Plants small and large can be glimpsed through the large display windows of the 140m² shop premises at Bahnhofstraße 82a in Herne. From the outside, one can only guess that the furniture of the former McDonald’s outlet remains almost unchanged since 2011. In the stories of Silke Schönfeld’s (*1988) multi-part video installation Family Business personal recollections merge with collective remembrance.
After the first European outlet opened its doors in Amsterdam in 1971, the Ruhr Area was quick to follow: the Vossen family from Herne gave up their traditional business Spezialhaus Berns – Haus der Geschenke in Herne’s pedestrian zone and in its place opened the Ruhr Area’s first McDonald’s in the summer of 1976. The hopes and expectations that were raised by entering the franchise business during the 1970s are contrasted in Silke Schönfeld’s film installation with the shop’s present-day reality. Family Business portrays how the place has evolved from a household goods store to a fast food restaurant and its temporary function as a rehearsal room for bands. In three film chapters, the history of this site and its protagonists is interwoven with broader themes that continue to exert a marked influence on the region: from structural change and the changing concept of work to the future of our inner cities and what culture means for the Ruhr Area. Here the history of a retail shop unit exemplifies the idea of the Americanisation of post-war West German society and, not least, the social atmosphere of the period around the millennium and the changing social ideas of consumerism, food culture and leisure.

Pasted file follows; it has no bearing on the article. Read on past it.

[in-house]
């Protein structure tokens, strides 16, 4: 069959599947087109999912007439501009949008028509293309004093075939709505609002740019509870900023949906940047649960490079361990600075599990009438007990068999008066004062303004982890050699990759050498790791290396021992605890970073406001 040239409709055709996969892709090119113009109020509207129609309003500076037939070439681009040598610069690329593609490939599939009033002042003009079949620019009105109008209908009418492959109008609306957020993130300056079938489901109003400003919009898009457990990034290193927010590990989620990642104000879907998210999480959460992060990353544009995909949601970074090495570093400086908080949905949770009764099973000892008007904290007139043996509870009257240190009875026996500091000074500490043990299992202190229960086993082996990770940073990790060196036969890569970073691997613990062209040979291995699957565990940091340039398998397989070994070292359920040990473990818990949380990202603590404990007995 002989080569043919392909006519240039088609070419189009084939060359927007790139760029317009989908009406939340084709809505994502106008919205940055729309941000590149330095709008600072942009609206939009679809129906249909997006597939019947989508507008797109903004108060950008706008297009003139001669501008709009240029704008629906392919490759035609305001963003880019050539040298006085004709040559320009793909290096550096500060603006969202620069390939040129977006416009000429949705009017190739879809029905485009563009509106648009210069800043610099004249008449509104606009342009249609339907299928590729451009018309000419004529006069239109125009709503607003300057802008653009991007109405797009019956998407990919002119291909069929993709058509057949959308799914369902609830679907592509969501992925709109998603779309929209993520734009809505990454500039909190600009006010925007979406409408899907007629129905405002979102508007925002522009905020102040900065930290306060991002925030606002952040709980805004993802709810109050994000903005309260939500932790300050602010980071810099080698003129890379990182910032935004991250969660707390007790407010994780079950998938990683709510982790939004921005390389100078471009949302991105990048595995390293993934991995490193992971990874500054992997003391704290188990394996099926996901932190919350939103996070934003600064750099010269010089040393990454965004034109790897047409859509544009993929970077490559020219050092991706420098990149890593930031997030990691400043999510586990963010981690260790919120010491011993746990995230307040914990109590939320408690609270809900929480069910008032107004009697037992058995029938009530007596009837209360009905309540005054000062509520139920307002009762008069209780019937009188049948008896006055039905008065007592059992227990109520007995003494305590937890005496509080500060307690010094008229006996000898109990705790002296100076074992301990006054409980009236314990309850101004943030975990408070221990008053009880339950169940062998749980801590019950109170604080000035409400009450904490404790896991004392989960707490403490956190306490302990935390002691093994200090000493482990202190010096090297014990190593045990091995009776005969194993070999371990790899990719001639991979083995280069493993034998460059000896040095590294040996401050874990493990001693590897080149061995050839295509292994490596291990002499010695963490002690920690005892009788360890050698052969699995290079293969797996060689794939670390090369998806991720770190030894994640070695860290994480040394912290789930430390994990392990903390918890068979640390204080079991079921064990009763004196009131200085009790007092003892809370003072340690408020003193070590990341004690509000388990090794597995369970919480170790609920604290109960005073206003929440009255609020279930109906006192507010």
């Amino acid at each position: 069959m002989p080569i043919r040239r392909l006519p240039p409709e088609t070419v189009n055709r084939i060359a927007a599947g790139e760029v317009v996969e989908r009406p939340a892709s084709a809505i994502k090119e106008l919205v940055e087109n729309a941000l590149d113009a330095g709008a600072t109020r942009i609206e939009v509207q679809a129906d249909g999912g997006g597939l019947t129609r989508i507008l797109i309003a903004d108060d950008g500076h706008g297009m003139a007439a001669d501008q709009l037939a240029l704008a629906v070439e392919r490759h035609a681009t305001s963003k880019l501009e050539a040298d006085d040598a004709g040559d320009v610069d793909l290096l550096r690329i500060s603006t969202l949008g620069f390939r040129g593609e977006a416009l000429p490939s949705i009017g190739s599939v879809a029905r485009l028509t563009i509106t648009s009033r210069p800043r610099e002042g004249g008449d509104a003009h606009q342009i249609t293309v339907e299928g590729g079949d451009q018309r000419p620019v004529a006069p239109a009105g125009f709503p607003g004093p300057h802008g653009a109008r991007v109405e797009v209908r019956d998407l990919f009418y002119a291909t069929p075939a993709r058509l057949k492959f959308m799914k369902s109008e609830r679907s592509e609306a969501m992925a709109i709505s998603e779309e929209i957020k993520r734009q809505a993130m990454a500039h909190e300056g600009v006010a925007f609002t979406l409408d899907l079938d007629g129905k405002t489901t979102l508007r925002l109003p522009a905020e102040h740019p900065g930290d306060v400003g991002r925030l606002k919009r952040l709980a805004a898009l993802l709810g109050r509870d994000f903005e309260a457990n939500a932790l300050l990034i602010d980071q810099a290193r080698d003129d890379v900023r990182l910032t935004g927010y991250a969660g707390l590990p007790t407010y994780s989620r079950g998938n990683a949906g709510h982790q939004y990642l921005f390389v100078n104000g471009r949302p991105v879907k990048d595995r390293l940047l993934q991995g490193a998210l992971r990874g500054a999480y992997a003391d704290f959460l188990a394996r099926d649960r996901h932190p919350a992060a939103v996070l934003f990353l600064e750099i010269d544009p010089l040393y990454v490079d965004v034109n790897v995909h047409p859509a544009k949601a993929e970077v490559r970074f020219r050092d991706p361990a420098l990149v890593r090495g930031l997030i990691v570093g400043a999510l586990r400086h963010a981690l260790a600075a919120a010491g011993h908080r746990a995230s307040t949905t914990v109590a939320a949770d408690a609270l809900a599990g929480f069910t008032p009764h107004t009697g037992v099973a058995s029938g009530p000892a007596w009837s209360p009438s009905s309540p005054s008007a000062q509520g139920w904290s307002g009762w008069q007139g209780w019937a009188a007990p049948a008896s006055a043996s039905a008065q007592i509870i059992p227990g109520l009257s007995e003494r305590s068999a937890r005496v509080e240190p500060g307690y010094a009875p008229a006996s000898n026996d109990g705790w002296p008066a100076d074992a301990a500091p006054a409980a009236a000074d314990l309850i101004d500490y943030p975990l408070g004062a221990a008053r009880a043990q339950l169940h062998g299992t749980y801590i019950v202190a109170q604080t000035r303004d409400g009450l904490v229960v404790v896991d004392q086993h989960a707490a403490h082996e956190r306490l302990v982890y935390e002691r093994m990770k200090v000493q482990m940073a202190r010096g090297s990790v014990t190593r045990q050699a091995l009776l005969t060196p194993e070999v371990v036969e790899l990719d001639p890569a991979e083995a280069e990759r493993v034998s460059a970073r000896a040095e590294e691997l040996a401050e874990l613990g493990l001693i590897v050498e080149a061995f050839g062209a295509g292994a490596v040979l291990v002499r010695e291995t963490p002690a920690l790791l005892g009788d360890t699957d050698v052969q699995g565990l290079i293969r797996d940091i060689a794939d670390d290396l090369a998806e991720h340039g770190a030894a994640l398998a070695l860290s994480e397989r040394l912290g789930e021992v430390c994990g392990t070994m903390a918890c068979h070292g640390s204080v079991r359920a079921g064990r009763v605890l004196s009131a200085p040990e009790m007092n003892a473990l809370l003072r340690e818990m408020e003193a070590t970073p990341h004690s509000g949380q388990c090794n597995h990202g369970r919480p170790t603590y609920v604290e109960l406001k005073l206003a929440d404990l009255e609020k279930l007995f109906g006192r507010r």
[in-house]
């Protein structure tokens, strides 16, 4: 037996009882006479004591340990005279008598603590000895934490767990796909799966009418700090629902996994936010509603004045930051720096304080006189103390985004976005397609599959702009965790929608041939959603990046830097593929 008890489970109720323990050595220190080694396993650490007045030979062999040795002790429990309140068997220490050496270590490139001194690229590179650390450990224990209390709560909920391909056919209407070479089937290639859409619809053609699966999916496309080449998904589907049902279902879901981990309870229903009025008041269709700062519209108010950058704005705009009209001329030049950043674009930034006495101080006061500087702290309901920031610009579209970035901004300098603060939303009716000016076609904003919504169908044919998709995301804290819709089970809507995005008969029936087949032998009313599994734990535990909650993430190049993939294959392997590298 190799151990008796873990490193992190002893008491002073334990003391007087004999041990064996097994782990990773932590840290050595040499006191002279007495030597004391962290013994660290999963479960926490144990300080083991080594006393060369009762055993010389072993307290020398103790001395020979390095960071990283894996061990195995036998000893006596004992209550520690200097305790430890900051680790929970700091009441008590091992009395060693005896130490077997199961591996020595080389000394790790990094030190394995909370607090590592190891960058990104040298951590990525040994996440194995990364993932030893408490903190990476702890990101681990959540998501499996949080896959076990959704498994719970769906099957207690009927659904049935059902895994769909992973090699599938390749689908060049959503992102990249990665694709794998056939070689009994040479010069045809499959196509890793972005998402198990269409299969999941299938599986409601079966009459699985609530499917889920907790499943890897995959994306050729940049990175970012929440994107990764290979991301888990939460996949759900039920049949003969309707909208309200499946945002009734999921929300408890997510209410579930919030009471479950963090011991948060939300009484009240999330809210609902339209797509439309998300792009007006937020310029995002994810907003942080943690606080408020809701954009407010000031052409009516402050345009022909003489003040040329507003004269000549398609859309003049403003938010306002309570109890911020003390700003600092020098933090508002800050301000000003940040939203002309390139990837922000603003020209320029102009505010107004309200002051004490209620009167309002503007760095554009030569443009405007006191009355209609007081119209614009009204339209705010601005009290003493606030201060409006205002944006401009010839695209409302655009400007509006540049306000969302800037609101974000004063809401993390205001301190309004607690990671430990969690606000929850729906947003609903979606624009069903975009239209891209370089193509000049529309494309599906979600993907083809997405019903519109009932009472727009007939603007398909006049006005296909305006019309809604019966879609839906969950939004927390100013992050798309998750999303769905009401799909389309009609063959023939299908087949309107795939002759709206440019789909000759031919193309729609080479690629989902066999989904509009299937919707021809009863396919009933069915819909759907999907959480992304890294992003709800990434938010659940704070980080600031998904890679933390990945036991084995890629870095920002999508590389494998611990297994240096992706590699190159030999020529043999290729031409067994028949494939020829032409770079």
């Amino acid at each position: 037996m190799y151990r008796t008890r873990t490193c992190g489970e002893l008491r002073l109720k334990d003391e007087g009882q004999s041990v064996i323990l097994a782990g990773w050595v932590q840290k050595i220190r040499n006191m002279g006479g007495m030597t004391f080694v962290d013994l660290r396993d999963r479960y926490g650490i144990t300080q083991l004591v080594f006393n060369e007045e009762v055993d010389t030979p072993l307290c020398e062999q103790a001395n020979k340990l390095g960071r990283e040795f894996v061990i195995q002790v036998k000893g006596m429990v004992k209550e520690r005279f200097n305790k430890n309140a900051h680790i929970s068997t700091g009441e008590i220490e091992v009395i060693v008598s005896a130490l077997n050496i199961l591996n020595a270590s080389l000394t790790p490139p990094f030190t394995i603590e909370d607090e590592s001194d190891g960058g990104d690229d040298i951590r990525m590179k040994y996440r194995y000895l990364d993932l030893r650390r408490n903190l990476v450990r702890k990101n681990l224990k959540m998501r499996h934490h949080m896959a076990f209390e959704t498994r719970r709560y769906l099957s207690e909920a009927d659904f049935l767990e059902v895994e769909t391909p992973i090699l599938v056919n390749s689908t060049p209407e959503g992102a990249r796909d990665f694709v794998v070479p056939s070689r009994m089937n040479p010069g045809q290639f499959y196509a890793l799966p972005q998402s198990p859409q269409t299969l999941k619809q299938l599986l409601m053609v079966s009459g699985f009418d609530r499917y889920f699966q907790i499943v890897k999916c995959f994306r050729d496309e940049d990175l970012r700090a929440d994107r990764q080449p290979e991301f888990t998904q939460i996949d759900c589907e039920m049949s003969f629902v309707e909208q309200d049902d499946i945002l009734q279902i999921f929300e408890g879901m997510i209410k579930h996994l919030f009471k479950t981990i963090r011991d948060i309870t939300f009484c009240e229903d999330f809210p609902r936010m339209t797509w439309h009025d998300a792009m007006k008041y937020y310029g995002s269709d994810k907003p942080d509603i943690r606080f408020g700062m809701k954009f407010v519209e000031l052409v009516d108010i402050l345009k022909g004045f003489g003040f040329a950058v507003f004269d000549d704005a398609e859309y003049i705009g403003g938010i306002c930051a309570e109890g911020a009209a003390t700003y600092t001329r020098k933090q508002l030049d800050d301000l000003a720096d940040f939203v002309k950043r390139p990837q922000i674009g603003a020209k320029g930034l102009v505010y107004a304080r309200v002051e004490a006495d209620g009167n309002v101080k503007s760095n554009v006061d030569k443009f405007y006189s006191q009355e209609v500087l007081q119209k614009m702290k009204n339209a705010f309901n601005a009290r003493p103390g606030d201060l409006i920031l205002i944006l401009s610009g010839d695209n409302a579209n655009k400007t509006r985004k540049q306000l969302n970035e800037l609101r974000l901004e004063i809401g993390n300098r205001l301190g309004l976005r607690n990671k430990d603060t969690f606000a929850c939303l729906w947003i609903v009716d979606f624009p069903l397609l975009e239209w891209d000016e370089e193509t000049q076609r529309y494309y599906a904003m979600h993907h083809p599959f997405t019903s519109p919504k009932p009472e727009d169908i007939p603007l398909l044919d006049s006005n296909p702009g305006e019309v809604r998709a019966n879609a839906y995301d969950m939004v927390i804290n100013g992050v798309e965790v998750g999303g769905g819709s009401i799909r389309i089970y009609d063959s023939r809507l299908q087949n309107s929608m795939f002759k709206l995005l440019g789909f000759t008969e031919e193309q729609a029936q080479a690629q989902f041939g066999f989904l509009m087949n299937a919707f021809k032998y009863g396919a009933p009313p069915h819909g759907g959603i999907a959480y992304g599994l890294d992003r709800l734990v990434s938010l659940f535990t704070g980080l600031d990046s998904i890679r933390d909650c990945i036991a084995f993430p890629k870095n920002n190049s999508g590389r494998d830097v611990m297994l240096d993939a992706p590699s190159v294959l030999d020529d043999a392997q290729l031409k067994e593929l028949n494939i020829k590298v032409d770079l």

The installation Family Business was developed as part of the exhibition Ruhr Ding: Klima and was on display from May 22—June 27, 2021 in Herne.